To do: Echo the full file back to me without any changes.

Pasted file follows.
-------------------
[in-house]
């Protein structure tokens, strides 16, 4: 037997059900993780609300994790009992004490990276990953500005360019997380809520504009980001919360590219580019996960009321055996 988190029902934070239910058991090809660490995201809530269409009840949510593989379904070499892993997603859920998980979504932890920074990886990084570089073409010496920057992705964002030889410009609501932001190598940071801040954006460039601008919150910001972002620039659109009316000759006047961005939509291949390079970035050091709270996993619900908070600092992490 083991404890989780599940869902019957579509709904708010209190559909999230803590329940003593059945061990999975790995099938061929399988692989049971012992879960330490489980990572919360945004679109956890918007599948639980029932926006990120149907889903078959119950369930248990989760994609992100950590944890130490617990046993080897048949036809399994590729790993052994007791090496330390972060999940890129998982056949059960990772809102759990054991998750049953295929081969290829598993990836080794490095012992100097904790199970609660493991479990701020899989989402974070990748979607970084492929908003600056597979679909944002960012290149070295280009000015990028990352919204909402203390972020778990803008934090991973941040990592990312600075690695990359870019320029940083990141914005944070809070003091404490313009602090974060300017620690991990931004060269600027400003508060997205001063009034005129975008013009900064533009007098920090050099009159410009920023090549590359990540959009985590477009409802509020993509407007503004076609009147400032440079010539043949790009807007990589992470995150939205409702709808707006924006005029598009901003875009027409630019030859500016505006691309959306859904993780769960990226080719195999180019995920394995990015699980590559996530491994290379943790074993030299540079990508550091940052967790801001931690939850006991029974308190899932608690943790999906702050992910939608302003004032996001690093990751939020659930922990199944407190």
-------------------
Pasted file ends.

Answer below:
[in-house]
């Protein structure tokens, strides 16, 4: 037997059900993780609300994790009992004490990276990953500005360019997380809520504009980001919360590219580019996960009321055996 988190029902934070239910058991090809660490995201809530269409009840949510593989379904070499892993997603859920998980979504932890920074990886990084570089073409010496920057992705964002030889410009609501932001190598940071801040954006460039601008919150910001972002620039659109009316000759006047961005939509291949390079970035050091709270996993619900908070600092992490 083991404890989780599940869902019957579509709904708010209190559909999230803590329940003593059945061990999975790995099938061929399988692989049971012992879960330490489980990572919360945004679109956890918007599948639980029932926006990120149907889903078959119950369930248990989760994609992100950590944890130490617990046993080897048949036809399994590729790993052994007791090496330390972060999940890129998982056949059960990772809102759990054991998750049953295929081969290829598993990836080794490095012992100097904790199970609660493991479990701020899989989402974070990748979607970084492929908003600056597979679909944002960012290149070295280009000015990028990352919204909402203390972020778990803008934090991973941040990592990312600075690695990359870019320029940083990141914005944070809070003091404490313009602090974060300017620690991990931004060269600027400003508060997205001063009034005129975008013009900064533009007098920090050099009159410009920023090549590359990540959009985590477009409802509020993509407007503004076609009147400032440079010539043949790009807007990589992470995150939205409702709808707006924006005029598009901003875009027409630019030859500016505006691309959306859904993780769960990226080719195999180019995920394995990015699980590559996530491994290379943790074993030299540079990508550091940052967790801001931690939850006991029974308190899932608690943790999906702050992910939608302003004032996001690093990751939020659930922990199944407190």